The Garden (1990) (1990) Poster

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9/10
Among Jarman's best.
pdale3 March 2005
One gets the impression that other reviewers on IMDb have never seen or appreciated Jarman's other films, or any art film for that matter. This isn't for the intellectually inert. One also wonders whether they've taken the time to watch this one more than once -- its conflicted and dense, drawing on mutually contradictory sources for its symbolism, and attempting a synthesis or nexus.

The main themes are religion, love, oppression, family, and above all, time. Events and elements from every era of recorded human history co-exist together in one time and interact. While much of the film itself is done in the anxious, unsteady, rapid-moving style that Jarman came to be known for, other parts are filmed with graceful panoramic transitions. Throughout all the film, landscapes are replaced with artificial projections, perhaps to give the film an aura of unreality or allegory. It is at once both scripture and pornography, philosophy and nonsense, a gloomy warning and a hopeful swansong. I believe it to be one of Jarman's most un-acknowledged films. Don't let the harsh words of bad reviewers sway you against spending an evening absorbing this film -- its mesmerizing.
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8/10
Surreal and Dreamlike. A Poetic Tour de Force !!!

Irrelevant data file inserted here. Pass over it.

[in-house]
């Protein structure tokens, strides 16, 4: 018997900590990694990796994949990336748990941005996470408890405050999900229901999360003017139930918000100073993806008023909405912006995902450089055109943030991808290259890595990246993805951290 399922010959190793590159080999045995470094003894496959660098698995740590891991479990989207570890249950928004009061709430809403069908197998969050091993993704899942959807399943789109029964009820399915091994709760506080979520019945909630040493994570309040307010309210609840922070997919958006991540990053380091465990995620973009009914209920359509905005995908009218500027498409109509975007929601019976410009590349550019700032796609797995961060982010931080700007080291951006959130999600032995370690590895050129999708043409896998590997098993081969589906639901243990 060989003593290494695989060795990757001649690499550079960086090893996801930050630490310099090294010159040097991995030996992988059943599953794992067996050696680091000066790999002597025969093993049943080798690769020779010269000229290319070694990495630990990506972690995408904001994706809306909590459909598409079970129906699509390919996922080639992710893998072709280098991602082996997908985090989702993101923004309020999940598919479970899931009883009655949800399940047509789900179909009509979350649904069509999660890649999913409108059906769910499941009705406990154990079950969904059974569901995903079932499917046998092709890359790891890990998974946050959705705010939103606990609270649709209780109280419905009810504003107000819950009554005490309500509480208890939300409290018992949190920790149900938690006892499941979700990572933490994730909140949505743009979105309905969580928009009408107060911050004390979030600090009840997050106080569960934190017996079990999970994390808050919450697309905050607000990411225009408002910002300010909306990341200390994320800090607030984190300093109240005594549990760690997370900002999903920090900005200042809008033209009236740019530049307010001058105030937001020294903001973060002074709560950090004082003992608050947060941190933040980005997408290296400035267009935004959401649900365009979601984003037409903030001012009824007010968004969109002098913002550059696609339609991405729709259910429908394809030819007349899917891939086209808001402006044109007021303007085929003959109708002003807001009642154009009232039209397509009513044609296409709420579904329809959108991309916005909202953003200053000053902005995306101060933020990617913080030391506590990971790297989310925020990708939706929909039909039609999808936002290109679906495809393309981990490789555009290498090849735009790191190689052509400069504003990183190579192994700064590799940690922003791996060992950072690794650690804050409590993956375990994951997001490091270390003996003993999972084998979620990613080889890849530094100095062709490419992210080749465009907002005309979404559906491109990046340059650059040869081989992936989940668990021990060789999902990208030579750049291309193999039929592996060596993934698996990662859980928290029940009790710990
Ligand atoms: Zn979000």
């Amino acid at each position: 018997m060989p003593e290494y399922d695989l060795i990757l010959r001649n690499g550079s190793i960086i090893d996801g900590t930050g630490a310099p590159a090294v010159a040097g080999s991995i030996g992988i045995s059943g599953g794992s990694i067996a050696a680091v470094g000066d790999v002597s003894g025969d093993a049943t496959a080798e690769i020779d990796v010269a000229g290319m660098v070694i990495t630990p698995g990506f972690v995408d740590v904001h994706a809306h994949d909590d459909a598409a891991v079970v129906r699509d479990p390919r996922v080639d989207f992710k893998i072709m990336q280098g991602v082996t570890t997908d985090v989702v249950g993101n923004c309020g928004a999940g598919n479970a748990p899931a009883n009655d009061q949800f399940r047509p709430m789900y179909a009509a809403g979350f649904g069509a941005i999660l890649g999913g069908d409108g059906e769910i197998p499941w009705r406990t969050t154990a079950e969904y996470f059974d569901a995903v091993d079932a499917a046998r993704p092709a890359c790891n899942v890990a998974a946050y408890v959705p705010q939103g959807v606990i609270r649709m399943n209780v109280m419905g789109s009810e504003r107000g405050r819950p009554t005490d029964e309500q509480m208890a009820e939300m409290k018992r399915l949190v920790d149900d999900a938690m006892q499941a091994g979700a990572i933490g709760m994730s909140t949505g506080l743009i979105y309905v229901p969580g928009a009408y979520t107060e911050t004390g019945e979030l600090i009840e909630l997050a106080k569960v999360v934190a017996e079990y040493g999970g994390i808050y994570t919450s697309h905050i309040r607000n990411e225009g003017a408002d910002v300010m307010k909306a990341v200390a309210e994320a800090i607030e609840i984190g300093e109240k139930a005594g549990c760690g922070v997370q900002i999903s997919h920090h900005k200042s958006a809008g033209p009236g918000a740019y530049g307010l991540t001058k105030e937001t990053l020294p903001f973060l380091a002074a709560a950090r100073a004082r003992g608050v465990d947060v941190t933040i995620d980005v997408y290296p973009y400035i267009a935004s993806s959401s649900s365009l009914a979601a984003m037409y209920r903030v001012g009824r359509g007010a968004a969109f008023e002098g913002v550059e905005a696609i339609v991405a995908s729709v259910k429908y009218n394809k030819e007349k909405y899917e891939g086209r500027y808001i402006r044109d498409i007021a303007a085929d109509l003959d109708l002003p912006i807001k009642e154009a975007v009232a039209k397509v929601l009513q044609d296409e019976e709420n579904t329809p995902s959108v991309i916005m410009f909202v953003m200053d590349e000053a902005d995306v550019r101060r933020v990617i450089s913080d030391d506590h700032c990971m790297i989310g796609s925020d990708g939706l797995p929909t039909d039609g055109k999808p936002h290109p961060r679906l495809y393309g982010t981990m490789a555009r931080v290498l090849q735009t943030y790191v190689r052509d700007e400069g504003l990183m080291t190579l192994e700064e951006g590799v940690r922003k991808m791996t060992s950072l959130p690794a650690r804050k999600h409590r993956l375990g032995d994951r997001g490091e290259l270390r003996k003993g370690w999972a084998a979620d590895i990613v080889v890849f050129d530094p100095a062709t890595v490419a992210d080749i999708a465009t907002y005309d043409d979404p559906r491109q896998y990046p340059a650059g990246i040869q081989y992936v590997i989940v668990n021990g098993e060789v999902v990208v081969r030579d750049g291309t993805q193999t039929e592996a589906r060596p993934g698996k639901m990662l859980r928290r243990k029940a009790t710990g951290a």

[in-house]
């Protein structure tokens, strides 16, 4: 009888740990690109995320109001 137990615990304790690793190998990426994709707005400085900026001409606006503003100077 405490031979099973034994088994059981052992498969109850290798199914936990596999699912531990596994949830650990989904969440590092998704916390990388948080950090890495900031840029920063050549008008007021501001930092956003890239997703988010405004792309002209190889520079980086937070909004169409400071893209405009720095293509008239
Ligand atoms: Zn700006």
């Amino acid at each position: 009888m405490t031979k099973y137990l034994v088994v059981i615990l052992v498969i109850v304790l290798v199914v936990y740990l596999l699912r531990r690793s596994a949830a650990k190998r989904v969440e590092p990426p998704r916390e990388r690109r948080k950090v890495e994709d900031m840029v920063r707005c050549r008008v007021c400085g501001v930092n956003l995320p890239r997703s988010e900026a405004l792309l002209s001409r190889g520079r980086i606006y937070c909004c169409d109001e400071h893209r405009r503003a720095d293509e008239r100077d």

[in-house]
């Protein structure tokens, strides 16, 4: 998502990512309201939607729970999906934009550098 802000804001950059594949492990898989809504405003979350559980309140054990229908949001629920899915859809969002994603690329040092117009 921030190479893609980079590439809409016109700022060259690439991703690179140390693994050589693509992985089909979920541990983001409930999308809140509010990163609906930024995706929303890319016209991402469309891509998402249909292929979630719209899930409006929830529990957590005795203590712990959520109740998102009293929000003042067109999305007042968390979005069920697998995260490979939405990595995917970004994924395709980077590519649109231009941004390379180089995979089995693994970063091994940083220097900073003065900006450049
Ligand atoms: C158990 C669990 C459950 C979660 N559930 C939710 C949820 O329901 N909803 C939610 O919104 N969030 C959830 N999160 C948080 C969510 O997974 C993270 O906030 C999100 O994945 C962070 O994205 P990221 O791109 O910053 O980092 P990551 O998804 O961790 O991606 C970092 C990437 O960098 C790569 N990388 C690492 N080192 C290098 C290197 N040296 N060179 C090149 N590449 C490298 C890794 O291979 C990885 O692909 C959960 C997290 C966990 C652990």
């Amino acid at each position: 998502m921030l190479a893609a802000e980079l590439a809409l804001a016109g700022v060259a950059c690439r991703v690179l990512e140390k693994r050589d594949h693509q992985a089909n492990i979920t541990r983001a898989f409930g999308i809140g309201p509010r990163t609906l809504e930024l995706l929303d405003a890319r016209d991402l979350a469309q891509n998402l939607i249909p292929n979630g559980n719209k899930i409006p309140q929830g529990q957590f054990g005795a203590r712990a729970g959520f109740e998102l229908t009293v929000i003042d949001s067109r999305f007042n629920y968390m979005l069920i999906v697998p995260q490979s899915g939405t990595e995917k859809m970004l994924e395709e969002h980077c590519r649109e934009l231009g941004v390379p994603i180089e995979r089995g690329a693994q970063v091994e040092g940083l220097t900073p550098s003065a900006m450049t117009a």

NateManD6 July 2005
Derek Jarmon films are always interesting. People seem to love his work or despise it. "The Garden" takes the persecution that Christ faced and puts it in modern times, or an unknown time for that matter. We have two homosexual martyrs who are persecuted like Christ, by the church. Tilda Swinton plays a modern day Mary who's chased around by ruthless Paparazzis. The film contains many strange visual delights. There is not a whole lot of dialog except for poetic narration. Like Jodorowsky's "the Holy Mountain", it's chock full of bizarre religious images. The set pieces and Costumes are extremely avant-garde and colorful. If you enjoy films that are a trip for the mind, you'll enjoy "the Garden". I felt that Derek Jarmon was inventive with his camera tricks and imagery. If you like bizarre art-house films with hallucinatory imagery, you must see this film.
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10/10
a great movie that deals about real living and hypocritical
gabriel_elekarma23 January 2007
Some people live, and many others are just jealous vultures.

The pictures and metaphors are made with a edge of a blade. Two kind of life are represented, and the cyclic way of life is very well pictured. I've seen a film on the modern times that have the same intensity is the film by Serge Reggio and Philip Glass (there is no words, pictures speak their selves), it's Koyaanisqatsi. The recurrent anachronisms are well interesting too, because all this theater is eternal. This paradox asks some real questions about the times we are living, and all illusion that suits. The way we lead our life, is the time we give themselves to be free.
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9/10
An interesting perception of the media on religion and sexuality
chikinlikinlou27 November 2007
Warning: Spoilers
I wrote my analysis on this so I think its fitting to place it here, I don't think there are any spoilers but just in case there is one someone notices I gave the warning. It does hint at other parts in the film:

The scene depicts the humiliation of two gay men, portrayed through the main sections of the New Testament. This segment I have chosen is rich in colours, symbolism and religious imagery and contains religious iconography. The deceased Derek Jarman was a well known director and screenwriter of unusual and challenging films, which were often longstanding stories that had been warped or had changed perspective.